By Cedric Mboyisa

‘There has been so much change in this industry of late and many women are coming to the fore and taking their seat at the table.’ This is the view of Robbyn Richards after she was re-elected as vice-chair of the South African Sugar Millers’ Association

Robbyn Richards was re-elected as vice-chairperson of the South African Sugar Millers’ Association (Sasma) for a second term. Photo: Supplied/Food For Mzansi

In an unambiguous show of confidence, Robbyn Richards, the first black female vice-chairperson of the South African Sugar Millers’ Association (Sasma), a member of the South African Sugar Association, has been re-elected to serve another term.

Richards is making her presence felt in the milling sector and the sugar industry as a whole.

“The board and industry have given me the opportunity to continue in this leadership role representing them, not to provide me with a voice because I have always had one.

“But the empowerment and the change only come when they want to hear my voice and listen to it and let me use it, and in this legacy industry, what a pure indicator of progressive transformation. I thank the industry leaders at Sasma for this and have learnt so much from them and take guidance from them,” she said.

Representation matters

Richards, who is head of industry affairs at Illovo Sugar South Africa, is an unflinching advocate for transformation and women empowerment, a cause to which she has been committed for many years.

“I believe that currently, with all the women in leadership positions and such forces of nature that they are, Ms (Joanmariae) Fubbs, Michela (Cutts), Fay (Mukaddam), Kiki (Mzoneli) and Lee (Hlubi), to name a few who I hold in such high regard, that this inspires other women within all the industry structures, companies and associations no matter what the background. It reinforces that women will be heard in all the places where decisions are being made.”

Richards said the appointment signifies change, long-awaited and a much-needed sign of progressive change.

“Representation matters! We need to see each other in leadership positions to believe we can be there too. It is important for the disadvantaged communities we come from as well.”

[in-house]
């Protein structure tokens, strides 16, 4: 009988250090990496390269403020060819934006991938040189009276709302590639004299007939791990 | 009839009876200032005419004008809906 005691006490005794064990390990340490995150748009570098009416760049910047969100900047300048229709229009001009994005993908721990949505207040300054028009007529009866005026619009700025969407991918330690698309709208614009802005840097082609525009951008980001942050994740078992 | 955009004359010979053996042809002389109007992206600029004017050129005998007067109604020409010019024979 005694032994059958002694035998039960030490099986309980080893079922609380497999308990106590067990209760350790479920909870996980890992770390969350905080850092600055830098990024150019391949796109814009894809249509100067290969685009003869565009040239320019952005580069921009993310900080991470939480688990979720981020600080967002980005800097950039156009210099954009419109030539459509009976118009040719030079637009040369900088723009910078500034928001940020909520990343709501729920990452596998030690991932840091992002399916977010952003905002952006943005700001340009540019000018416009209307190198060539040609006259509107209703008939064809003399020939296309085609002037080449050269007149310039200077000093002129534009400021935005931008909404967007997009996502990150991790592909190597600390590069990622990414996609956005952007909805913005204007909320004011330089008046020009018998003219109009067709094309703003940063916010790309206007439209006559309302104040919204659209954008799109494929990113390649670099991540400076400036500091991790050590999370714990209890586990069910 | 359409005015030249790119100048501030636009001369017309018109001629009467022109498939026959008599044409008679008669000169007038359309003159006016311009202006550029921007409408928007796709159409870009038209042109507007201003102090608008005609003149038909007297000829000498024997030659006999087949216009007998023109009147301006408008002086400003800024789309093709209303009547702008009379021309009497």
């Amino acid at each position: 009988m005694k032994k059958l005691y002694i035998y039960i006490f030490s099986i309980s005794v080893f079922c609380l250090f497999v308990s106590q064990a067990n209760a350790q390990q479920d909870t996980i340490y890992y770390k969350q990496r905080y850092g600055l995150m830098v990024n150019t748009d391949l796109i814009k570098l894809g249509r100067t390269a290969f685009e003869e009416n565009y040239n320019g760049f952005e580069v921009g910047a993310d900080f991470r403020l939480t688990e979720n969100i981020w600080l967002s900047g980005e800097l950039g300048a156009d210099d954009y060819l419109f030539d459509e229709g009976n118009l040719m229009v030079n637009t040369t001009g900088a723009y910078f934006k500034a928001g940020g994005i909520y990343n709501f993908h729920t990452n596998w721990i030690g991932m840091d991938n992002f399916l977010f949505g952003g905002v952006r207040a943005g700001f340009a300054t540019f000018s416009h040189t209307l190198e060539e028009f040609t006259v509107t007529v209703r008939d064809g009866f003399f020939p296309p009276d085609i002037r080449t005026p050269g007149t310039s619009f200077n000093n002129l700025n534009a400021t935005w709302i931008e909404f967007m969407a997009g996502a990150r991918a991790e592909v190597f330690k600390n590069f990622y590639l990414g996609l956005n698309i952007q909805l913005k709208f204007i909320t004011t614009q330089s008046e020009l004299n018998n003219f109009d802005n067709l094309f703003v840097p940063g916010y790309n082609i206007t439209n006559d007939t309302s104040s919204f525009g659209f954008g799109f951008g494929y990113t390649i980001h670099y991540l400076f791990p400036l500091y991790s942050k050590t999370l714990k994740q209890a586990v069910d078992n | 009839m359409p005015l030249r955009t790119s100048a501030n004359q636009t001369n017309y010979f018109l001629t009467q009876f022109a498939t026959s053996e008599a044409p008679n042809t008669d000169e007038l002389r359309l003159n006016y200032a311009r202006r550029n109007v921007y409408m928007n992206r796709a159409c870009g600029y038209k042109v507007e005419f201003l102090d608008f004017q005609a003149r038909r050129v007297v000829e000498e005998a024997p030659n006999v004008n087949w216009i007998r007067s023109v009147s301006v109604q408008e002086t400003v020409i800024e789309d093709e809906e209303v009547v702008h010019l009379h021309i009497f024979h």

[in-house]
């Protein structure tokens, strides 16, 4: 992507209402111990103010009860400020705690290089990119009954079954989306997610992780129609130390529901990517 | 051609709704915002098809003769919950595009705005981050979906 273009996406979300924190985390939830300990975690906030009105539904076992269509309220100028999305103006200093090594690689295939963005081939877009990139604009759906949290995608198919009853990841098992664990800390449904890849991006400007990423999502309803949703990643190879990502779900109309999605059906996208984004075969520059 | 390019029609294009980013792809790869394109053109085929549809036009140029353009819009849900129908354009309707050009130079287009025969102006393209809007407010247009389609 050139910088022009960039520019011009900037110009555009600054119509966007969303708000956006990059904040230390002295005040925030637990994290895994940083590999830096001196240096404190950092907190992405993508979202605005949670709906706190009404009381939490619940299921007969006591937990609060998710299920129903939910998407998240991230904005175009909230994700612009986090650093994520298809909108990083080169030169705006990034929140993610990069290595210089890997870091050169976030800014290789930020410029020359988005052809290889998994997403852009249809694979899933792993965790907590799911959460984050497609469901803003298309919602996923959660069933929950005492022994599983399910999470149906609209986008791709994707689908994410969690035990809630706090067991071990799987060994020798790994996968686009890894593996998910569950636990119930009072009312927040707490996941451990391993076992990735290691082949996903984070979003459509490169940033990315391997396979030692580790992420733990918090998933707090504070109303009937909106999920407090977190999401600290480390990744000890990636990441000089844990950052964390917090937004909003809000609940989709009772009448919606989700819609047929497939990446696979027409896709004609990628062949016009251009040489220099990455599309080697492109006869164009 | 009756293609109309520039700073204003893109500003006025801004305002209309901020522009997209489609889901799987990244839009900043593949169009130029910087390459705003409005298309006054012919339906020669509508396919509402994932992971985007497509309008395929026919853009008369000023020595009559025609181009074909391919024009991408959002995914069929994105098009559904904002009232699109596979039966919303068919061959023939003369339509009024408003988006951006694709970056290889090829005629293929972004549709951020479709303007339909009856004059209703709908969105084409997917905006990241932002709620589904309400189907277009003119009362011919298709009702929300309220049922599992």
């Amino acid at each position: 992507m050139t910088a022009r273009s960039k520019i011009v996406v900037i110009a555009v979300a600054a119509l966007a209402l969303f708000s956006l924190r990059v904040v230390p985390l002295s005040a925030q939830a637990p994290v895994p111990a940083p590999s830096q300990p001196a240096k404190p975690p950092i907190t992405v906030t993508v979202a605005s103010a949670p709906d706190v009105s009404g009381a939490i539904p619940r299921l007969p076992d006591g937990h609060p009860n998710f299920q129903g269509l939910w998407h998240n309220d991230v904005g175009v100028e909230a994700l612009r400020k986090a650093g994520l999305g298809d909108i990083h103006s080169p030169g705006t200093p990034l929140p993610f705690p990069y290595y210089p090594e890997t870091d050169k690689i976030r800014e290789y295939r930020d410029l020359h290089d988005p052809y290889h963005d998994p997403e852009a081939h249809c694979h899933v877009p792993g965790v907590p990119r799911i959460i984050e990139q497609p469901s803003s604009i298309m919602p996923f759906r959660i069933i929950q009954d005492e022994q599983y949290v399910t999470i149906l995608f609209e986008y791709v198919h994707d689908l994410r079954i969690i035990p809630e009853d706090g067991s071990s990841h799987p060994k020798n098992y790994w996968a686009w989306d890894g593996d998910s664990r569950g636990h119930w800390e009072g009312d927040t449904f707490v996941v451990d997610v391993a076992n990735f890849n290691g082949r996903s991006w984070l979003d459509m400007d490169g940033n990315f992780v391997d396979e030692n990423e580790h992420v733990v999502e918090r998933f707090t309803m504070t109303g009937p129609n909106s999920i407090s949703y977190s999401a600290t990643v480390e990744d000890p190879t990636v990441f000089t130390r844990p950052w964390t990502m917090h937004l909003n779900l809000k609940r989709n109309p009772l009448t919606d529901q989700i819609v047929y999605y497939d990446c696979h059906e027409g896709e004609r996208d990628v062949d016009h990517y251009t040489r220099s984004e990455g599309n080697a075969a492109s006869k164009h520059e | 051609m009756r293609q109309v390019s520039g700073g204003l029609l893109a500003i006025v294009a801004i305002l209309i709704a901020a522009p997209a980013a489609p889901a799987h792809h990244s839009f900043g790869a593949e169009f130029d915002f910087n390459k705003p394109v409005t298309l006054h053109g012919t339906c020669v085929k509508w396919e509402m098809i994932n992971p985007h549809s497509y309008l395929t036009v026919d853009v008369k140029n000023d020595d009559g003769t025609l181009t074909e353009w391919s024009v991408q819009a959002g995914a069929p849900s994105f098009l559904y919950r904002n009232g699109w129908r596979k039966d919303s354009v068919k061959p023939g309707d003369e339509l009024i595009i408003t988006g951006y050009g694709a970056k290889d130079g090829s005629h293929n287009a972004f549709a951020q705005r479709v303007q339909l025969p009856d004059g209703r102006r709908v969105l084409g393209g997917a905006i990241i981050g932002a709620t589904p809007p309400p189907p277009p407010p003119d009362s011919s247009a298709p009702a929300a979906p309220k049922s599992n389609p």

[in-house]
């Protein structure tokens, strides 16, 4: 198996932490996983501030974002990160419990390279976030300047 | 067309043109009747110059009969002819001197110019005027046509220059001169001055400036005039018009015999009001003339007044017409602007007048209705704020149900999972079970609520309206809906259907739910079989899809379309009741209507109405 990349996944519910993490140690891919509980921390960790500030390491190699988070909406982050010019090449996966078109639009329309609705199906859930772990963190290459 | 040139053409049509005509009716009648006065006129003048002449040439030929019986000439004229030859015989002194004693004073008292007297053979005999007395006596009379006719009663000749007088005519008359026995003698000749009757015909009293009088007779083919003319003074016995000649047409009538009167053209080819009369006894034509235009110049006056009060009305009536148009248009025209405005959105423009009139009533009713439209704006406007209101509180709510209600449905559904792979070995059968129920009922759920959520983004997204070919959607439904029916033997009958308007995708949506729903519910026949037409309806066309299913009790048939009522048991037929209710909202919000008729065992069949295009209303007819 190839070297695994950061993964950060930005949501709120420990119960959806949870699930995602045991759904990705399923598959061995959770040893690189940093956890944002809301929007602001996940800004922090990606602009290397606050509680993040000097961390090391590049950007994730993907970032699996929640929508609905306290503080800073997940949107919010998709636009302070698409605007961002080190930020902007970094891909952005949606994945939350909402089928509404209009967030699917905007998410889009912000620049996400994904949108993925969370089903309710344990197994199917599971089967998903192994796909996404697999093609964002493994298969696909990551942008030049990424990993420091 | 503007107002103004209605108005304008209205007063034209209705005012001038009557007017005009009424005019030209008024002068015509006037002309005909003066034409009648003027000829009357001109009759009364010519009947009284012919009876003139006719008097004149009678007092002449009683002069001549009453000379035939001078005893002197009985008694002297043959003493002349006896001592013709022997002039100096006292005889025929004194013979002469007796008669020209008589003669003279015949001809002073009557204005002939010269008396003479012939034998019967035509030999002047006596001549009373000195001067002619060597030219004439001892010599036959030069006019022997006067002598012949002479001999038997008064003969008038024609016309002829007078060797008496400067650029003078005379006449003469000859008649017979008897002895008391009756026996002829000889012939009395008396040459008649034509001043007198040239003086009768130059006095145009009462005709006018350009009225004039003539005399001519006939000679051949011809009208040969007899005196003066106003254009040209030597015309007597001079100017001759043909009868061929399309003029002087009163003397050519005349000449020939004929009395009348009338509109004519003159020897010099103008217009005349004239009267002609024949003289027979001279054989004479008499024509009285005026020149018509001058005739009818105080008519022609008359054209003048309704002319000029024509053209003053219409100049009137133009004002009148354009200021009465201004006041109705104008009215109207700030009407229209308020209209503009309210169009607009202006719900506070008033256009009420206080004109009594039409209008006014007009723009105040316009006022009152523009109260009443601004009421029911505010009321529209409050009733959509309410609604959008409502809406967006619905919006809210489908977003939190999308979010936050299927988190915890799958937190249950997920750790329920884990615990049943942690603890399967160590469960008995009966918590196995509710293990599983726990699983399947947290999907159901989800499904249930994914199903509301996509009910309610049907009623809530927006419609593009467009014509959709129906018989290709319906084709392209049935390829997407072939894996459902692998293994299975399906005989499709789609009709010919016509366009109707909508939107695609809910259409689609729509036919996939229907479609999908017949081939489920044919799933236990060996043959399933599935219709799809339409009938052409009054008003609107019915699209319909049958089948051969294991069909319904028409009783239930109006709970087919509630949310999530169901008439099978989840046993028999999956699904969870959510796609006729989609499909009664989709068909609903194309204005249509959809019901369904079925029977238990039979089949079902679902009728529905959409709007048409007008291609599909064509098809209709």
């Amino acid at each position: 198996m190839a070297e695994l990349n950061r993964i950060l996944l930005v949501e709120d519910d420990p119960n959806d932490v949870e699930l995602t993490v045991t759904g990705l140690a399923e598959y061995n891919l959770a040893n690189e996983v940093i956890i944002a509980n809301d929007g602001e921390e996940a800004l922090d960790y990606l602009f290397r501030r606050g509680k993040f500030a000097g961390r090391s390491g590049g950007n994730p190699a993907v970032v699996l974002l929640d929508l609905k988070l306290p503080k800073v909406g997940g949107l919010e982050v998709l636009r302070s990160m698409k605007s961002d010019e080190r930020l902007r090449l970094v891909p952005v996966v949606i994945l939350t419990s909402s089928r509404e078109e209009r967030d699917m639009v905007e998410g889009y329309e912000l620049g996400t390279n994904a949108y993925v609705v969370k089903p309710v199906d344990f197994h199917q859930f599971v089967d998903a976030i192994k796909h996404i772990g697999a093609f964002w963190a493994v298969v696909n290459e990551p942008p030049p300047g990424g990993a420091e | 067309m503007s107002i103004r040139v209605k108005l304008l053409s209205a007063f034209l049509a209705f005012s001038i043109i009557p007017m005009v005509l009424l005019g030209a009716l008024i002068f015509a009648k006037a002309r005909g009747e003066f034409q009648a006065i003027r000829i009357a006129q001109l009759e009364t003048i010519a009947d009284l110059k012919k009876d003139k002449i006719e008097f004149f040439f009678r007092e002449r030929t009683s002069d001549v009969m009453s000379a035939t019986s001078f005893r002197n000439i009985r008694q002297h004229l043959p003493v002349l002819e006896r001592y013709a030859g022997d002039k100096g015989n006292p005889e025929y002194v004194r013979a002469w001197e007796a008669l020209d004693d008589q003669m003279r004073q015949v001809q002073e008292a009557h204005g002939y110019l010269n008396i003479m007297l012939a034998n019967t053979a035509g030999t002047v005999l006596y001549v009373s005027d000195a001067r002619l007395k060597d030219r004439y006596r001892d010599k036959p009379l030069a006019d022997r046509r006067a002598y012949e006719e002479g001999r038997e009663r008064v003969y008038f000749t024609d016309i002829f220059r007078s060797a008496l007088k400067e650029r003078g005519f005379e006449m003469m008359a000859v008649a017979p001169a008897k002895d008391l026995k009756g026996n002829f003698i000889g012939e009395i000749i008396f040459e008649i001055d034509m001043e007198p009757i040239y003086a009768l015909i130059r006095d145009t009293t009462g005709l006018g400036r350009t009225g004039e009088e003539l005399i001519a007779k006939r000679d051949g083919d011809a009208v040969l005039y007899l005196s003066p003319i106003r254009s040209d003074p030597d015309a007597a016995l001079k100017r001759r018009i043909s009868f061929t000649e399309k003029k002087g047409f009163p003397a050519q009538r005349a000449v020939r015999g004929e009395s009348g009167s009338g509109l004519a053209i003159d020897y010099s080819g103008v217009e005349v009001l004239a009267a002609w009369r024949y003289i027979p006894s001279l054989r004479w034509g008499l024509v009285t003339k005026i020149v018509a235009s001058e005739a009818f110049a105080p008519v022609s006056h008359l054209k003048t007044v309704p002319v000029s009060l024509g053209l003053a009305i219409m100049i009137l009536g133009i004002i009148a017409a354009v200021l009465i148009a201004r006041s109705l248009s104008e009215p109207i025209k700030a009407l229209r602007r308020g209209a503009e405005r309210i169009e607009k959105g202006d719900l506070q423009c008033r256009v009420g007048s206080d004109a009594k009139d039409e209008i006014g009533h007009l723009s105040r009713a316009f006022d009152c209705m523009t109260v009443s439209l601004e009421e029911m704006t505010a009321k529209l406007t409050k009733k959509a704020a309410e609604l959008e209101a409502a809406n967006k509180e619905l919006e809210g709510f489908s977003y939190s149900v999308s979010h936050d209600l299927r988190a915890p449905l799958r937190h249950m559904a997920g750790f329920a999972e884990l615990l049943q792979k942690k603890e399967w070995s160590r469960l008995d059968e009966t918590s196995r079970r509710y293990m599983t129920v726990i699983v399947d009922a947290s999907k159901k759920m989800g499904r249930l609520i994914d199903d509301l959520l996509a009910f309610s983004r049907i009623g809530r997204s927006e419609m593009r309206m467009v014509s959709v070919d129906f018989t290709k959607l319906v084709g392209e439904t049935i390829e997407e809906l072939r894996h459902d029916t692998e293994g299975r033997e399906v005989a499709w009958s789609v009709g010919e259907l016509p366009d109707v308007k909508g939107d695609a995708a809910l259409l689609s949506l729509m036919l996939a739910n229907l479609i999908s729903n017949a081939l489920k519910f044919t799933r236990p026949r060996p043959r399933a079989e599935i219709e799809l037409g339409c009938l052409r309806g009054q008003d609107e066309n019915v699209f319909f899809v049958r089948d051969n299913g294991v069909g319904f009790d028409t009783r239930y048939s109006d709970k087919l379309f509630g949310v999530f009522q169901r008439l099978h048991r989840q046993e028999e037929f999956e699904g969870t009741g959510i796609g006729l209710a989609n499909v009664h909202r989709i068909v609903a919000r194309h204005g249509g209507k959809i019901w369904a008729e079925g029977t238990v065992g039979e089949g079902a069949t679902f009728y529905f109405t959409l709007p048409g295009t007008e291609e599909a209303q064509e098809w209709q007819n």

“There has been so much change in this industry of late and many women are coming to the fore and taking their seat at the table and that has created more positive change. We, as women, do things differently and that makes all the difference.”

Women play a crucial role

Richards added that her second term will be marked by learning. She said this legacy industry is evolving by the minute and keeping it on its toes.

“We have to fine-tune that agility and focus in order to ensure it is sustainable, to continue on a transformational and progressive trajectory. We need sometimes to adjust our approach and understanding to be aware of the present day, nurture relationships and up our EQ a bit. These are essential softer issues as it were, and this requires some focus.

“We have some amazing young leaders (myself and the chair of Sasma, Rolf Lütge included) in this industry which will serve us well, another key component of transformation,” she said.

She is in awe of women and the crucial role they play in society.

“I would like to add that while we acknowledge and admire all the women of this industry, not just in leadership. I would like to take this opportunity to show my admiration and gratitude for the women of this industry and this country who come from some of the most difficult walks of life and circumstances, and get up every day to provide for their families and contribute to this country without recognition,” said Richards.


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